Our Peace and War...

Are We Violent?
By A Christian Woman

Violence begets violence.

Editor’s note: Based on the author's request, name is withheld to be identified as an anonymous writer.

I have been very challenged by recent events on the news: atrocities in Afghanistan, escalating tension in the Middle East and military crack downs in Syria.

These things seem of such magnitude that I don’t know how to respond. I am stirred to think about my own life, relatively secure and comfortable in comparison to the mayhem and terror depicted on our screens. Images confront me to consider my own behavior, attitudes and actions.

What can I do in the face of such events? Should I bother to even think that I can do something? Yes, my conviction is that such events throw me back on myself.  In 2005 I copied out a poem by John Donne in response to the London Terrorist attacks of July 7th. “Any man’s death diminishes me, because I am involved in mankind.”  It has stuck in my mind.

Violence begets violence.

I can see that violence shockingly resides latent in all of us. It resides in me, it probably resides in you. What’s happening out there is happening inside here. It is easy to dissociate and disconnect from media reports.

We may find ourselves thinking or saying “I would never do that. Those people are evil. They have nothing to do with me. I would never get involved in such terrible acts of violence.” And yet we have to face the truth that time and time again in conflicts neighbor turns against neighbor. Ordinary folk living side by side erupt into killing machines seeking to destroy anyone on the “other side”. Would I, could I, do the same? I have to ask myself the question.

My ego can block an appreciation of others.

An Enemy…

The people caught up in destructive acts didn’t start life programmed by their genes to destroy. They were ordinary people like you and me, decent and hard working. Something happened which catapulted them onto a menacing trajectory. A big disconnection or schism occurred, a shattering geological fault.

Neighbors lost their common bond of humanity. They saw each other as “not like us”, “different”, “an enemy”, “a threat” “not human”. Fellow human beings morphed into something so intolerable that they must be obliterated lest they uproot or destabilize us. Psychic negativity fanned by unrest, dissatisfaction or historical tragedy spreads like wild fire. Tensions simmering in the cooking pot of group psyche bubble up and boil over into bloodshed and massacre. It is indeed a time of crucifixion and deep suffering.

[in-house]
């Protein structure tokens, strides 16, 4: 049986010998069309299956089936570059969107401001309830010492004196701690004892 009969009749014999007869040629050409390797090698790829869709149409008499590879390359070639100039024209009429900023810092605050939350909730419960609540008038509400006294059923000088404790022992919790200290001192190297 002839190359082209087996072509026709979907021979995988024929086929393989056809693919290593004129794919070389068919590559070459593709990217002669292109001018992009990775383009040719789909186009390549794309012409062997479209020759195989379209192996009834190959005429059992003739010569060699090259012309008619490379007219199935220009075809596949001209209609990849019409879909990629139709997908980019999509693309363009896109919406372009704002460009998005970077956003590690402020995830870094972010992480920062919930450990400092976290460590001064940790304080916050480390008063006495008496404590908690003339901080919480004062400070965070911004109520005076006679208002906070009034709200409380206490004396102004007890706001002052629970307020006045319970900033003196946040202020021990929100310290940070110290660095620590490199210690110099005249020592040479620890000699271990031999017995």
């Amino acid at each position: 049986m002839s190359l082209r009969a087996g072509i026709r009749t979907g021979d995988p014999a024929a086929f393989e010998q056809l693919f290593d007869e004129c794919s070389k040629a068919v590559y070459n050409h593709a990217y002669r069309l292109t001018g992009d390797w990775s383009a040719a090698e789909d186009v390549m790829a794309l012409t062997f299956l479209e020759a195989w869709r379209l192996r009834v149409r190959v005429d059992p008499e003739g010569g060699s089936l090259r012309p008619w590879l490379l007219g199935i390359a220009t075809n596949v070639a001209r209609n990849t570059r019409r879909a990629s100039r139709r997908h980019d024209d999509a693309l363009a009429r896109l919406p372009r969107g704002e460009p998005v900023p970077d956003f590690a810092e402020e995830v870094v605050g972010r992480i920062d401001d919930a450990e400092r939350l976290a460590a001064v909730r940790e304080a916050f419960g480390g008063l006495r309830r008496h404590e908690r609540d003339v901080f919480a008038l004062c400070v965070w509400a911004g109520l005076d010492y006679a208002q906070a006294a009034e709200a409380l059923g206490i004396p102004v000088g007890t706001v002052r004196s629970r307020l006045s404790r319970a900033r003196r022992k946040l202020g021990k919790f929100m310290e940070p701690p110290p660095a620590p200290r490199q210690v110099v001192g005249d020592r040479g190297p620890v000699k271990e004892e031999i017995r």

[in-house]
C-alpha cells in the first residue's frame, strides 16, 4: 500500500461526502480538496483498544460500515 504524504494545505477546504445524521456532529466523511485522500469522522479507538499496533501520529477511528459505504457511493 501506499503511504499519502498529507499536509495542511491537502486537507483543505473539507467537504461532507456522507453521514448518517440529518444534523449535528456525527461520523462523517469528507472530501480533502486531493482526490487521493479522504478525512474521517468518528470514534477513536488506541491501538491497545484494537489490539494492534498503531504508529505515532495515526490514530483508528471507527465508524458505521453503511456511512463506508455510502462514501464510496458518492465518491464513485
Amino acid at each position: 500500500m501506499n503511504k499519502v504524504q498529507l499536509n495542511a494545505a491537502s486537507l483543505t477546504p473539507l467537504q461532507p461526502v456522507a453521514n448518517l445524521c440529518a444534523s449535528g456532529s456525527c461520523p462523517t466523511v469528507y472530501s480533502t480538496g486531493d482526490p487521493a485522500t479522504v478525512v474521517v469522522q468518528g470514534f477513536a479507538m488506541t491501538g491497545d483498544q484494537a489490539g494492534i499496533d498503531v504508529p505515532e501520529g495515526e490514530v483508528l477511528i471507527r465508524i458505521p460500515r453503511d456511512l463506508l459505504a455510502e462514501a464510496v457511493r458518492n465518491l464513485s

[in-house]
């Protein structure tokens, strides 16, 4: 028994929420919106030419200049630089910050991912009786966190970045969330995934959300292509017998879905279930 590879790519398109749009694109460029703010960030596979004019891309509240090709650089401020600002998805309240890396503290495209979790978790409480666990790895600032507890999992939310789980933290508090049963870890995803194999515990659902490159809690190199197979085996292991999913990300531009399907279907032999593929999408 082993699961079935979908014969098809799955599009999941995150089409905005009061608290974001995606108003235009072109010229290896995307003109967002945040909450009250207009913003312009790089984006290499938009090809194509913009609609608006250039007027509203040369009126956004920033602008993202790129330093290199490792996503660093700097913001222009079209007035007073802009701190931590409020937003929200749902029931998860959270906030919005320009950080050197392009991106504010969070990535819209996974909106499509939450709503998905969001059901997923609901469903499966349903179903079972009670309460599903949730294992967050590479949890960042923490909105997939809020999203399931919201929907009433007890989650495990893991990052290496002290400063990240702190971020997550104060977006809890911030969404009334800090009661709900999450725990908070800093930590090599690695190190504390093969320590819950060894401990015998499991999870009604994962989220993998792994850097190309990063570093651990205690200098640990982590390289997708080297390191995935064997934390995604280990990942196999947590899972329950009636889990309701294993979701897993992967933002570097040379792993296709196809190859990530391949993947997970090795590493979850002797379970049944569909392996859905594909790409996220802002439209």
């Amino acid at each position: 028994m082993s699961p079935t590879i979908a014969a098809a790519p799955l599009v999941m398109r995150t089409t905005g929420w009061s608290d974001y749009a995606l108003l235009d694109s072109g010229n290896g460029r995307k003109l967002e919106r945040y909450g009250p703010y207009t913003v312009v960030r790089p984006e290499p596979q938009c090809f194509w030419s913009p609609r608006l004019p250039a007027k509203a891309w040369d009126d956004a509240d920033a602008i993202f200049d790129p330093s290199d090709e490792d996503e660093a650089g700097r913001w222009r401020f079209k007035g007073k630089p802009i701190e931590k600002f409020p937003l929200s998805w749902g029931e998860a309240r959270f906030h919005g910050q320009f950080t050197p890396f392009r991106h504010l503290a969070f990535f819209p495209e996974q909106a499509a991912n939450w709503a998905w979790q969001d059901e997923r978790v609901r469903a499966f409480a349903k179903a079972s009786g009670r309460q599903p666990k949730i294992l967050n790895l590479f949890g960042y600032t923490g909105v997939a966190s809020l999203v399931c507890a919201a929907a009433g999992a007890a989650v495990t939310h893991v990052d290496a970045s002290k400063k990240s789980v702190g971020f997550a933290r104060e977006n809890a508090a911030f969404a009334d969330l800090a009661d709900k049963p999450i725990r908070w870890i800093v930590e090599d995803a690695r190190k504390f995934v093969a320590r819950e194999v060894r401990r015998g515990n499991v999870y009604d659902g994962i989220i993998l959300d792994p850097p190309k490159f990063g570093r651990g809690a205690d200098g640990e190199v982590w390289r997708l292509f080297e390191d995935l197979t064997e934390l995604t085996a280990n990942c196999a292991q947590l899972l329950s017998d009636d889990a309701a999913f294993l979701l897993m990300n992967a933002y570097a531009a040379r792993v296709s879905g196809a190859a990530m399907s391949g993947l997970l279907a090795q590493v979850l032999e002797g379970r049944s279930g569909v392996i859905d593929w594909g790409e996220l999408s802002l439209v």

This draws me back to myself and I find these truths very uncomfortable. If I look honestly I can see the seeds of destruction in my own heart. I am capable of cruelty, anger, deceit. My ego can block an appreciation of others. It can cause me to be jealous, to blame and not to forgive. I can lose connectivity with others and desire their pain and downfall. So when I hear and see an accentuation of these aspects acted out on the world stage, I am convinced that I must keep looking at myself. I need to keep examining my soul, repenting of what is not good in my life. I am resolved to strive for goodness.

Through God’s acceptance we can accept others. With His enabling we can hold in check our desire to dominate or belittle, to humiliate or shame.

Soil of Our Heart

The human heart has great capacity to show love and compassion, to reflect our Creator’s likeness, but we need to nurture and protect these precious qualities to help them flourish. 

Love and compassion are the tools for harmonious living and peaceful existence. They are the antidote to hatred. I am reminded of the importance of daily discipline to cultivate the soil of our hearts to enable such healing seeds to grow.

We need to strengthen our connection to each other through connecting to God in quiet meditation (prayer) and desiring the best for each other.

At Easter, we, Christian people, celebrate the resurrection of Christ. It is an event of immense hope and reconciliation. It allows us humans a new beginning and a chance for things to be different. It allows us to tap into God’s cosmic love and accept ourselves as we are, frail and often ego-driven.

Through God’s acceptance we can accept others. With His enabling we can hold in check our desire to dominate or belittle, to humiliate or shame.

So we return to John Donne: No man is an island, entire of itself; every man is a piece of the continent, a part of the main.

This piece was first published on Christian Muslim Forum. It is re-published here with kind permission.

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